The lateral attorney market is hotter than ever and, despite offering huge salaries and bonuses plus sometimes almost astronomical signing bonuses, legal employers scramble to fill their openings. Dollar numbers are easy for competitors to match or outmatch; therefore, that strategy provides no real advantage.
Organizations must find other ways to differentiate themselves to both recruit and retain lawyers and staff. This is especially important for in-house legal departments or mid-sized and smaller firms which cannot compete with Biglaw on the basis of money. The question is how?
The answer is within.
Every organization has a treasure trove of information embedded in its current cohort of workers, and especially among its recent lateral hires. Stay interviews, informal one-on-one conversations with all team members, can reveal why members of your workforce like working at your firm. Targeted follow-up sessions with your lateral hires can reveal even more, including why they chose to join your firm and what worked and didn’t work during the recruiting and onboarding processes. You might even discover some unexpected factors affecting engagement.
You can use information gleaned from these internal interviews to craft a recruiting message that lets candidates and prospects know, specifically, what differentiates your organization from others. Moreover, you can learn how to communicate those differences most effectively to candidates, outside recruiting consultants, and the marketplace generally. Added benefits are that you can make any changes highlighted in these interviews to keep your team on board plus, by demonstrating that you value their feedback, you can further cement retention.
Ask your laterals about their experiences with your firm during the recruitment process, onboarding, and life at the firm thereafter. Listen with an open mind and emphasize that candid, constructive criticism is exactly what you want to hear.
Some questions to get the conversation started:
- Why did the lateral choose your firm over others they considered?
- What worked/didn’t during the recruitment process?
- What can be improved during recruitment?
- What did other firms the lateral considered do better?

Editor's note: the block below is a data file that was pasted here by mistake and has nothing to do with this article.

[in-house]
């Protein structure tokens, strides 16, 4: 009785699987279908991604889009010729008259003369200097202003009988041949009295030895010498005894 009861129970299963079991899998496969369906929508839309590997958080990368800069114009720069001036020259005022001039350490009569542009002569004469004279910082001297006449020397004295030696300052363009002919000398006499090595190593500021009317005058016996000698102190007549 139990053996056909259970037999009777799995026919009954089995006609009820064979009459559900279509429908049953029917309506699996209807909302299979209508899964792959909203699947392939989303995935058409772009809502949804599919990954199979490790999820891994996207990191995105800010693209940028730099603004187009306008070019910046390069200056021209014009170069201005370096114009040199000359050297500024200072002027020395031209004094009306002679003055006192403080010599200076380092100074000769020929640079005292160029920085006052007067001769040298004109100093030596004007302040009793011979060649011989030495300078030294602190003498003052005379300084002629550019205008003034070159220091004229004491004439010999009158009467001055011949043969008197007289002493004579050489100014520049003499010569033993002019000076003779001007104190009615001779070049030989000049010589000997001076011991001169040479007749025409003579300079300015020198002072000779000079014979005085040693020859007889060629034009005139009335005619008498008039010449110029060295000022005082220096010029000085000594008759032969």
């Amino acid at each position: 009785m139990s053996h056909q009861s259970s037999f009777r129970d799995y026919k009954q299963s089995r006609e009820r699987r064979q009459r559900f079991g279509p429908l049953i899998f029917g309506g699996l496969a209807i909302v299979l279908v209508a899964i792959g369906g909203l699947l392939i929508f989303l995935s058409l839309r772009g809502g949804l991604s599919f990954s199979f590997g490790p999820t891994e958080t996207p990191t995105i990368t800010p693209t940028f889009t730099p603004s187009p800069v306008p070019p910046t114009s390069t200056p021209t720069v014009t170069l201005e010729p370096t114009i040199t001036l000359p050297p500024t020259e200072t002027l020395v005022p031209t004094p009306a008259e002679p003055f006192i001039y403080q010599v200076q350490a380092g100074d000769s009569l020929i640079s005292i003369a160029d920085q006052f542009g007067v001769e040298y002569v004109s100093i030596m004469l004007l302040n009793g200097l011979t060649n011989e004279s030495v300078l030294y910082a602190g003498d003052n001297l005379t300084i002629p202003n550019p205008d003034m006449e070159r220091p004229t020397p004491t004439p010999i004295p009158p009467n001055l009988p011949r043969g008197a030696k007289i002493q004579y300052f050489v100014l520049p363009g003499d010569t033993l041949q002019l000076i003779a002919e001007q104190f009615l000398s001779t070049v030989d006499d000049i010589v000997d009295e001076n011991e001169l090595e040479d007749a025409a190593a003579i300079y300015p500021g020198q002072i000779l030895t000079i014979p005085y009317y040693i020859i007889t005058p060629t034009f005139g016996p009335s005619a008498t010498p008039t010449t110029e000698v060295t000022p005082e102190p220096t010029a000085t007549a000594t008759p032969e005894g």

- What were their priorities when interviewing, and were they addressed?
- What were their concerns about your firm before joining, and were they addressed?
- Where did the firm exceed their expectations?
- Did the firm clearly communicate its USP (Unique Selling Proposition—how and why it is different from other organizations)? If not, how can that communication be improved?
During onboarding and after:
- What was most valuable to the lateral during onboarding?
- What information or experiences did the lateral wish the firm had provided? What was unnecessary? What else should be provided?
- What needs improvement?
- Where did firm exceed their expectations?
- Are the expectations established during the recruitment process being met?
- If not, where is the disconnect?
- Are they getting the marketing, business development, training, administrative, and technical support they need?
- What did their previous firm(s) do better, and how?
- How would they describe the firm culture?
- What makes this firm different from their previous firm(s) and other firms they considered during their search?
- What do they like best about working at your firm? Least?
- What would they tell others about why they should join this firm?
Once you’ve gathered and synthesized the information, use it.
First, do your best to address any negative feedback you received to improve your recruitment and onboarding processes. You can even turn any negatives into positives by promoting your organization’s openness and responsiveness to the opinions of people at all levels of your workforce and your flexibility and willingness to improve.
Second, use the valuable information you learned to hone your recruiting message. Distill the feedback into a clear statement or checklist of what differentiates your organization from the rest of the legal marketplace. You can’t be all things to all people, so figure out who you are and the type of candidates who would appreciate and thrive in that environment.
Then, share this information broadly. Tell your inside and outside recruiters specifically why prospects should join your firm over any other. Make sure your message is clearly reflected on your website and social media posts and in your recruitment and onboarding materials.
You’ve got the secret to successful recruiting within your reach. Candid feedback from your lateral hires is a gift. Listen and learn.